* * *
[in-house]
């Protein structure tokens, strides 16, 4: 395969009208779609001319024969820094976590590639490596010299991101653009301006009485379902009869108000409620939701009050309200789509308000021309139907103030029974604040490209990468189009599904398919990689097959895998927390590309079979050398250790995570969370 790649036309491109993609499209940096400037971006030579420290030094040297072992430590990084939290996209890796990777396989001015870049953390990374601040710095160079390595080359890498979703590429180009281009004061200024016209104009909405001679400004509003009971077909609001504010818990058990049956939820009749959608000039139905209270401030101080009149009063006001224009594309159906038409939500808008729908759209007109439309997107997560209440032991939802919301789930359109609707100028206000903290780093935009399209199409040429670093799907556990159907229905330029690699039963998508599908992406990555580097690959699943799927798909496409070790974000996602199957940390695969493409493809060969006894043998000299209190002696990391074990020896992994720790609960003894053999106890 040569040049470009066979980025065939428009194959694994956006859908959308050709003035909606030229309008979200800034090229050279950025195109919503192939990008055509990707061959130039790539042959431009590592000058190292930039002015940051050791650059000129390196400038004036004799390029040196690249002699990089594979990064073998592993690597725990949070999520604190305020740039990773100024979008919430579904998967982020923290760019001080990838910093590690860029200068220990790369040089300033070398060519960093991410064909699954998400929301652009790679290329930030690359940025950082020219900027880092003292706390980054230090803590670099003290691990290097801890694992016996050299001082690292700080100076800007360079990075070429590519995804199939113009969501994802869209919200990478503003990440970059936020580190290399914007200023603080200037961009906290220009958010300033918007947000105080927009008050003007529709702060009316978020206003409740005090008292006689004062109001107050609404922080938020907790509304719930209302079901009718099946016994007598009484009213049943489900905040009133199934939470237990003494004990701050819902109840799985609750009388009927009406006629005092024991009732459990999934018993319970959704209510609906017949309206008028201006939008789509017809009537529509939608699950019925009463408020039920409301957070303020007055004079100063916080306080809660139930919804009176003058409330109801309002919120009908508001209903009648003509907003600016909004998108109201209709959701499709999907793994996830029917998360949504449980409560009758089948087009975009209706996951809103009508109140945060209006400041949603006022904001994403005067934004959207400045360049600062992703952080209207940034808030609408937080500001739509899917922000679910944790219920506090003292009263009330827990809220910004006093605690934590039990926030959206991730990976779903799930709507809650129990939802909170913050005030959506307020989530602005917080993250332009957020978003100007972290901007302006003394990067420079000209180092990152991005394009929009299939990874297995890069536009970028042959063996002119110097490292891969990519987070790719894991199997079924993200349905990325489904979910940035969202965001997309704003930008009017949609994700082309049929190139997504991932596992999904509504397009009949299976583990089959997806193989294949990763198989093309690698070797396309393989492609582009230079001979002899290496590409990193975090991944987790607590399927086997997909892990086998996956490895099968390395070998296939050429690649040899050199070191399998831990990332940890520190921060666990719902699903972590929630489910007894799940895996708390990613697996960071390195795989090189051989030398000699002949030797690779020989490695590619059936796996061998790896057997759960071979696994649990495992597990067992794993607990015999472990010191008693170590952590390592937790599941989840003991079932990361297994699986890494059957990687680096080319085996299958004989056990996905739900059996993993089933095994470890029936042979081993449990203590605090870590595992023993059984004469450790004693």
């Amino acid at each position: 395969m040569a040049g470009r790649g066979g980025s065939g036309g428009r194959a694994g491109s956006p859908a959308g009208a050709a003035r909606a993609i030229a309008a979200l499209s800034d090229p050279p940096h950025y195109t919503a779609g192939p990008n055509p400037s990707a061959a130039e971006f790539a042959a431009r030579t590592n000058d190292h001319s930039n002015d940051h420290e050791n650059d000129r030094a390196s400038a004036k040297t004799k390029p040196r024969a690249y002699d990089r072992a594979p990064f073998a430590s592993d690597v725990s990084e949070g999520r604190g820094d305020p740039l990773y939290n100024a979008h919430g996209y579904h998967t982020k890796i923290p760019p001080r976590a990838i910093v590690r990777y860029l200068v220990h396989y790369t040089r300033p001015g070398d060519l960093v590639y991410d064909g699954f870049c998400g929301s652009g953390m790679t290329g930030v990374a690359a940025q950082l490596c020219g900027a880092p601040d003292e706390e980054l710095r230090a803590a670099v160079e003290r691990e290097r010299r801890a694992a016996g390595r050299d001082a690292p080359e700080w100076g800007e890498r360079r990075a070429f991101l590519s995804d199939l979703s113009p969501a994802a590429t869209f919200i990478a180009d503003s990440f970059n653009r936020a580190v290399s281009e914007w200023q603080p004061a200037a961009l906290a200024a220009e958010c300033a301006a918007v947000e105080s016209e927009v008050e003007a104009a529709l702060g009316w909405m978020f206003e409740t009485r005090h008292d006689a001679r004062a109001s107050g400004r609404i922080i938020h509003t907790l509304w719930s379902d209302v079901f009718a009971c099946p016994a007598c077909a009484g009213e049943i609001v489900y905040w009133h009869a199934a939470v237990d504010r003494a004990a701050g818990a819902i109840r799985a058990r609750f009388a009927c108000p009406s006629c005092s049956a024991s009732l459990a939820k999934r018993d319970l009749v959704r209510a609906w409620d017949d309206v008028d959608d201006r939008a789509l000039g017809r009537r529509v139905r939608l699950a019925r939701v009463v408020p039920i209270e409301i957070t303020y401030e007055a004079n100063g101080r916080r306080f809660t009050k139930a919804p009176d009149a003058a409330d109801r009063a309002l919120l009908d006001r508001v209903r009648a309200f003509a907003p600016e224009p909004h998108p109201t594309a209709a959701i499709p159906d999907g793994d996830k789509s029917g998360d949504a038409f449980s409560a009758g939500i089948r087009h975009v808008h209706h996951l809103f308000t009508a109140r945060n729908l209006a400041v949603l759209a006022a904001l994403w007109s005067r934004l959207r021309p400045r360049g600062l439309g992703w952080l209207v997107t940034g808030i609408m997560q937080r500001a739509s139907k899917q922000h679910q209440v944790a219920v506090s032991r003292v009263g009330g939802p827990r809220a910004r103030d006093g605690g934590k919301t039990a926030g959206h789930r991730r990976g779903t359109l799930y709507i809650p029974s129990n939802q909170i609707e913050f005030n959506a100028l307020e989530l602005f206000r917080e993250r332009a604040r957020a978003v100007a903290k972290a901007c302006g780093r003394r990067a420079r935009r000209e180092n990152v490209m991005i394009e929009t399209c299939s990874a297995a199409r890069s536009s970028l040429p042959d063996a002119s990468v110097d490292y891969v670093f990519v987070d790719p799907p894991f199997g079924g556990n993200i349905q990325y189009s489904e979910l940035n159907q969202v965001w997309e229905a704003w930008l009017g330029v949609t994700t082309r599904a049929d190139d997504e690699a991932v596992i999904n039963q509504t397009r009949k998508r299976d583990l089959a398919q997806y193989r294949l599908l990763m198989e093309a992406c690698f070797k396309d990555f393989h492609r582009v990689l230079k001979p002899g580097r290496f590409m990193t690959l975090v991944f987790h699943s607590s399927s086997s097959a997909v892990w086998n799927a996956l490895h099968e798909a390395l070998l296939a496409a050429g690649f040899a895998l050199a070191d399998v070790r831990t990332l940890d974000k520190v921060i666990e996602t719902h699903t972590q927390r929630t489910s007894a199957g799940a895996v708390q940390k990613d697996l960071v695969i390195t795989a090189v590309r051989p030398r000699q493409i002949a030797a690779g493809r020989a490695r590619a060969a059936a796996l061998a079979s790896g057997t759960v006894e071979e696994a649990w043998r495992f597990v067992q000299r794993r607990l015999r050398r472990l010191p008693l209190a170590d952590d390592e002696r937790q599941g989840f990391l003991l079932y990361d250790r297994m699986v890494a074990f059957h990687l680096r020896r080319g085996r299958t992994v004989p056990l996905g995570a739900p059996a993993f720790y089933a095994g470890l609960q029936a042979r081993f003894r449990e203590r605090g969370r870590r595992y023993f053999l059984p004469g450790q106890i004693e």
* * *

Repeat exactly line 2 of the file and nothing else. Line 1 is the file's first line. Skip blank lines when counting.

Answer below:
């Protein structure tokens, strides 16, 4: 395969009208779609001319024969820094976590590639490596010299991101653009301006009485379902009869108000409620939701009050309200789509308000021309139907103030029974604040490209990468189009599904398919990689097959895998927390590309079979050398250790995570969370 790649036309491109993609499209940096400037971006030579420290030094040297072992430590990084939290996209890796990777396989001015870049953390990374601040710095160079390595080359890498979703590429180009281009004061200024016209104009909405001679400004509003009971077909609001504010818990058990049956939820009749959608000039139905209270401030101080009149009063006001224009594309159906038409939500808008729908759209007109439309997107997560209440032991939802919301789930359109609707100028206000903290780093935009399209199409040429670093799907556990159907229905330029690699039963998508599908992406990555580097690959699943799927798909496409070790974000996602199957940390695969493409493809060969006894043998000299209190002696990391074990020896992994720790609960003894053999106890 040569040049470009066979980025065939428009194959694994956006859908959308050709003035909606030229309008979200800034090229050279950025195109919503192939990008055509990707061959130039790539042959431009590592000058190292930039002015940051050791650059000129390196400038004036004799390029040196690249002699990089594979990064073998592993690597725990949070999520604190305020740039990773100024979008919430579904998967982020923290760019001080990838910093590690860029200068220990790369040089300033070398060519960093991410064909699954998400929301652009790679290329930030690359940025950082020219900027880092003292706390980054230090803590670099003290691990290097801890694992016996050299001082690292700080100076800007360079990075070429590519995804199939113009969501994802869209919200990478503003990440970059936020580190290399914007200023603080200037961009906290220009958010300033918007947000105080927009008050003007529709702060009316978020206003409740005090008292006689004062109001107050609404922080938020907790509304719930209302079901009718099946016994007598009484009213049943489900905040009133199934939470237990003494004990701050819902109840799985609750009388009927009406006629005092024991009732459990999934018993319970959704209510609906017949309206008028201006939008789509017809009537529509939608699950019925009463408020039920409301957070303020007055004079100063916080306080809660139930919804009176003058409330109801309002919120009908508001209903009648003509907003600016909004998108109201209709959701499709999907793994996830029917998360949504449980409560009758089948087009975009209706996951809103009508109140945060209006400041949603006022904001994403005067934004959207400045360049600062992703952080209207940034808030609408937080500001739509899917922000679910944790219920506090003292009263009330827990809220910004006093605690934590039990926030959206991730990976779903799930709507809650129990939802909170913050005030959506307020989530602005917080993250332009957020978003100007972290901007302006003394990067420079000209180092990152991005394009929009299939990874297995890069536009970028042959063996002119110097490292891969990519987070790719894991199997079924993200349905990325489904979910940035969202965001997309704003930008009017949609994700082309049929190139997504991932596992999904509504397009009949299976583990089959997806193989294949990763198989093309690698070797396309393989492609582009230079001979002899290496590409990193975090991944987790607590399927086997997909892990086998996956490895099968390395070998296939050429690649040899050199070191399998831990990332940890520190921060666990719902699903972590929630489910007894799940895996708390990613697996960071390195795989090189051989030398000699002949030797690779020989490695590619059936796996061998790896057997759960071979696994649990495992597990067992794993607990015999472990010191008693170590952590390592937790599941989840003991079932990361297994699986890494059957990687680096080319085996299958004989056990996905739900059996993993089933095994470890029936042979081993449990203590605090870590595992023993059984004469450790004693």